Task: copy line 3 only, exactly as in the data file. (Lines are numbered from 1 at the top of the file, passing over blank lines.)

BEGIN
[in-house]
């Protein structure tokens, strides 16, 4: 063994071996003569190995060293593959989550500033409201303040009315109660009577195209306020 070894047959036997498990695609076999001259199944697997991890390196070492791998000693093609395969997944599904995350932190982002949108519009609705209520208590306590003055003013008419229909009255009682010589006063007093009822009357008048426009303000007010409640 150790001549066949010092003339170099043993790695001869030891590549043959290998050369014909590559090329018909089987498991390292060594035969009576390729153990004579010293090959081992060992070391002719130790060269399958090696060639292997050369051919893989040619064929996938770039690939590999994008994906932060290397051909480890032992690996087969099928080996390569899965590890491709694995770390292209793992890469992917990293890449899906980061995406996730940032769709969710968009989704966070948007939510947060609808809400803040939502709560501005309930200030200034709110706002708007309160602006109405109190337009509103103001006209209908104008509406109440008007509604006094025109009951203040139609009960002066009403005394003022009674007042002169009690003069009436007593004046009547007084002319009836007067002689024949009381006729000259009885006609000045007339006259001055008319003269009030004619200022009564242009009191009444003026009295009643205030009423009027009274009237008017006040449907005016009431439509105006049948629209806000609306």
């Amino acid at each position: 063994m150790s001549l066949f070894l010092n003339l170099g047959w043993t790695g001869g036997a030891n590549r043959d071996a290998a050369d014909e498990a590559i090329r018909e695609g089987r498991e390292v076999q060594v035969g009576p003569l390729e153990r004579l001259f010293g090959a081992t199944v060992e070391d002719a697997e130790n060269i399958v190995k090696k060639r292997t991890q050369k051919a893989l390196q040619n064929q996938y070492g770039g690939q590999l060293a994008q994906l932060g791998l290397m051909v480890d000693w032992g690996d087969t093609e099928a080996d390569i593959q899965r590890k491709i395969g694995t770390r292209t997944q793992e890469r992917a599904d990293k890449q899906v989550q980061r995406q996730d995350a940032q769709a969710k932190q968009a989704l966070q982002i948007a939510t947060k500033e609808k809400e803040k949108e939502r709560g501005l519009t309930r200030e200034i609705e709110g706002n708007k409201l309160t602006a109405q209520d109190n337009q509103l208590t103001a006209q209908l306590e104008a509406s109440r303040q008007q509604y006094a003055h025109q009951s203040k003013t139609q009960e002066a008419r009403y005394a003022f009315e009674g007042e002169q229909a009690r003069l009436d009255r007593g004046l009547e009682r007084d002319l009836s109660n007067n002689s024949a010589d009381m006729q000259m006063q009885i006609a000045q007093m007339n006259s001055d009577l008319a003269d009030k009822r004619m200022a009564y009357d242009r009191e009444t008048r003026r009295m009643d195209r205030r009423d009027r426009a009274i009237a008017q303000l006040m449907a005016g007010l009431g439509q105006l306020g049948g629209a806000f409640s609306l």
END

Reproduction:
């Amino acid at each position: 063994m150790s001549l066949f070894l010092n003339l170099g047959w043993t790695g001869g036997a030891n590549r043959d071996a290998a050369d014909e498990a590559i090329r018909e695609g089987r498991e390292v076999q060594v035969g009576p003569l390729e153990r004579l001259f010293g090959a081992t199944v060992e070391d002719a697997e130790n060269i399958v190995k090696k060639r292997t991890q050369k051919a893989l390196q040619n064929q996938y070492g770039g690939q590999l060293a994008q994906l932060g791998l290397m051909v480890d000693w032992g690996d087969t093609e099928a080996d390569i593959q899965r590890k491709i395969g694995t770390r292209t997944q793992e890469r992917a599904d990293k890449q899906v989550q980061r995406q996730d995350a940032q769709a969710k932190q968009a989704l966070q982002i948007a939510t947060k500033e609808k809400e803040k949108e939502r709560g501005l519009t309930r200030e200034i609705e709110g706002n708007k409201l309160t602006a109405q209520d109190n337009q509103l208590t103001a006209q209908l306590e104008a509406s109440r303040q008007q509604y006094a003055h025109q009951s203040k003013t139609q009960e002066a008419r009403y005394a003022f009315e009674g007042e002169q229909a009690r003069l009436d009255r007593g004046l009547e009682r007084d002319l009836s109660n007067n002689s024949a010589d009381m006729q000259m006063q009885i006609a000045q007093m007339n006259s001055d009577l008319a003269d009030k009822r004619m200022a009564y009357d242009r009191e009444t008048r003026r009295m009643d195209r205030r009423d009027r426009a009274i009237a008017q303000l006040m449907a005016g007010l009431g439509q105006l306020g049948g629209a806000f409640s609306l």